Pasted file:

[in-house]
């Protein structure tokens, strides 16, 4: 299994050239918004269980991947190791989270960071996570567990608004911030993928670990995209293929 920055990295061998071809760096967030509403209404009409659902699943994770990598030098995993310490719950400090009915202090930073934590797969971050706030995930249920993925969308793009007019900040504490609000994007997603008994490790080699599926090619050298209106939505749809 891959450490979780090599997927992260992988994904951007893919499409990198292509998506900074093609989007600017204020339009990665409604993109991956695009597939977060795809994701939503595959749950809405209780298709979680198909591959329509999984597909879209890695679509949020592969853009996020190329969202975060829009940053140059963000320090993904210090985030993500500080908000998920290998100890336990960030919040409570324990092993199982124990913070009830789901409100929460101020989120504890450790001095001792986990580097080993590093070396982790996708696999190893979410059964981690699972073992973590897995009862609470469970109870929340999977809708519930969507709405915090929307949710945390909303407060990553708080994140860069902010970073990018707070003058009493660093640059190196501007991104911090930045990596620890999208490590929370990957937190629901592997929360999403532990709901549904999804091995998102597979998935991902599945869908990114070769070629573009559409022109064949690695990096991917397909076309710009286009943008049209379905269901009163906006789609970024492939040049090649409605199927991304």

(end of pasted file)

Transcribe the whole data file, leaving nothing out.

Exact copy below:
[in-house]
């Protein structure tokens, strides 16, 4: 299994050239918004269980991947190791989270960071996570567990608004911030993928670990995209293929 920055990295061998071809760096967030509403209404009409659902699943994770990598030098995993310490719950400090009915202090930073934590797969971050706030995930249920993925969308793009007019900040504490609000994007997603008994490790080699599926090619050298209106939505749809 891959450490979780090599997927992260992988994904951007893919499409990198292509998506900074093609989007600017204020339009990665409604993109991956695009597939977060795809994701939503595959749950809405209780298709979680198909591959329509999984597909879209890695679509949020592969853009996020190329969202975060829009940053140059963000320090993904210090985030993500500080908000998920290998100890336990960030919040409570324990092993199982124990913070009830789901409100929460101020989120504890450790001095001792986990580097080993590093070396982790996708696999190893979410059964981690699972073992973590897995009862609470469970109870929340999977809708519930969507709405915090929307949710945390909303407060990553708080994140860069902010970073990018707070003058009493660093640059190196501007991104911090930045990596620890999208490590929370990957937190629901592997929360999403532990709901549904999804091995998102597979998935991902599945869908990114070769070629573009559409022109064949690695990096991917397909076309710009286009943008049209379905269901009163906006789609970024492939040049090649409605199927991304």